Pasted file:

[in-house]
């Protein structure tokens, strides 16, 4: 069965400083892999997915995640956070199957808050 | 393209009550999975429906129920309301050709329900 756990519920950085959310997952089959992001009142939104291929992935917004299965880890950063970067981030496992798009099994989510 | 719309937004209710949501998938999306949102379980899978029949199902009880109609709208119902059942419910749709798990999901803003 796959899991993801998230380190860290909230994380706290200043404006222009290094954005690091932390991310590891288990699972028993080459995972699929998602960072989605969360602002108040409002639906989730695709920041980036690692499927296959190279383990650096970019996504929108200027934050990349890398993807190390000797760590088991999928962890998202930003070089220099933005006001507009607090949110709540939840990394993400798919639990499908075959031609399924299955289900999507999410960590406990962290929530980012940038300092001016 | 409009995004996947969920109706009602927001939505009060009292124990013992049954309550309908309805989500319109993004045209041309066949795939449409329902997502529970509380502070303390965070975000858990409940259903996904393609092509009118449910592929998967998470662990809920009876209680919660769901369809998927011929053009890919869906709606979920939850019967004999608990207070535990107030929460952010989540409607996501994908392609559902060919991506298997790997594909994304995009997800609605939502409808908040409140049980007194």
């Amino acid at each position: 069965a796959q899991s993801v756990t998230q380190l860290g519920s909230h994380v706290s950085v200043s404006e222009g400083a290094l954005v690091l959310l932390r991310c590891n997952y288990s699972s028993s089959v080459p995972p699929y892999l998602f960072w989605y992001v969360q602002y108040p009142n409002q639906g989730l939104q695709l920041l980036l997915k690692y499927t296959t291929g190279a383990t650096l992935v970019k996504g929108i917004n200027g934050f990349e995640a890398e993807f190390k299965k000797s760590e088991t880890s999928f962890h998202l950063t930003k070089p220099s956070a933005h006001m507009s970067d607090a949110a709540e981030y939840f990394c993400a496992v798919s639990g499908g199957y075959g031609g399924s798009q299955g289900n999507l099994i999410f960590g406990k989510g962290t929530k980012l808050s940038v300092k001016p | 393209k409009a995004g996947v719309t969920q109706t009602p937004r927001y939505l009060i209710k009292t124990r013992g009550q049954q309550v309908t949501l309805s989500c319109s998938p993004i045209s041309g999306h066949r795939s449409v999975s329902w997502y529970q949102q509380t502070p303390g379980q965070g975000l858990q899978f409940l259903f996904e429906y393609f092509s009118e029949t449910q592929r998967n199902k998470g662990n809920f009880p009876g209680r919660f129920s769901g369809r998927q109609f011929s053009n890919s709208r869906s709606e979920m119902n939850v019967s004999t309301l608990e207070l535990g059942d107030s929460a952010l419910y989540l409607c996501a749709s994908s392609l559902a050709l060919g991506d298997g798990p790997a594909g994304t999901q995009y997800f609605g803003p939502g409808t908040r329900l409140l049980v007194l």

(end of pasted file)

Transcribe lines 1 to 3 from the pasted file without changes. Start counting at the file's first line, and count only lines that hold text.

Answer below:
[in-house]
């Protein structure tokens, strides 16, 4: 069965400083892999997915995640956070199957808050 | 393209009550999975429906129920309301050709329900 756990519920950085959310997952089959992001009142939104291929992935917004299965880890950063970067981030496992798009099994989510 | 719309937004209710949501998938999306949102379980899978029949199902009880109609709208119902059942419910749709798990999901803003 796959899991993801998230380190860290909230994380706290200043404006222009290094954005690091932390991310590891288990699972028993080459995972699929998602960072989605969360602002108040409002639906989730695709920041980036690692499927296959190279383990650096970019996504929108200027934050990349890398993807190390000797760590088991999928962890998202930003070089220099933005006001507009607090949110709540939840990394993400798919639990499908075959031609399924299955289900999507999410960590406990962290929530980012940038300092001016 | 409009995004996947969920109706009602927001939505009060009292124990013992049954309550309908309805989500319109993004045209041309066949795939449409329902997502529970509380502070303390965070975000858990409940259903996904393609092509009118449910592929998967998470662990809920009876209680919660769901369809998927011929053009890919869906709606979920939850019967004999608990207070535990107030929460952010989540409607996501994908392609559902060919991506298997790997594909994304995009997800609605939502409808908040409140049980007194």
């Amino acid at each position: 069965a796959q899991s993801v756990t998230q380190l860290g519920s909230h994380v706290s950085v200043s404006e222009g400083a290094l954005v690091l959310l932390r991310c590891n997952y288990s699972s028993s089959v080459p995972p699929y892999l998602f960072w989605y992001v969360q602002y108040p009142n409002q639906g989730l939104q695709l920041l980036l997915k690692y499927t296959t291929g190279a383990t650096l992935v970019k996504g929108i917004n200027g934050f990349e995640a890398e993807f190390k299965k000797s760590e088991t880890s999928f962890h998202l950063t930003k070089p220099s956070a933005h006001m507009s970067d607090a949110a709540e981030y939840f990394c993400a496992v798919s639990g499908g199957y075959g031609g399924s798009q299955g289900n999507l099994i999410f960590g406990k989510g962290t929530k980012l808050s940038v300092k001016p | 393209k409009a995004g996947v719309t969920q109706t009602p937004r927001y939505l009060i209710k009292t124990r013992g009550q049954q309550v309908t949501l309805s989500c319109s998938p993004i045209s041309g999306h066949r795939s449409v999975s329902w997502y529970q949102q509380t502070p303390g379980q965070g975000l858990q899978f409940l259903f996904e429906y393609f092509s009118e029949t449910q592929r998967n199902k998470g662990n809920f009880p009876g209680r919660f129920s769901g369809r998927q109609f011929s053009n890919s709208r869906s709606e979920m119902n939850v019967s004999t309301l608990e207070l535990g059942d107030s929460a952010l419910y989540l409607c996501a749709s994908s392609l559902a050709l060919g991506d298997g798990p790997a594909g994304t999901q995009y997800f609605g803003p939502g409808t908040r329900l409140l049980v007194l």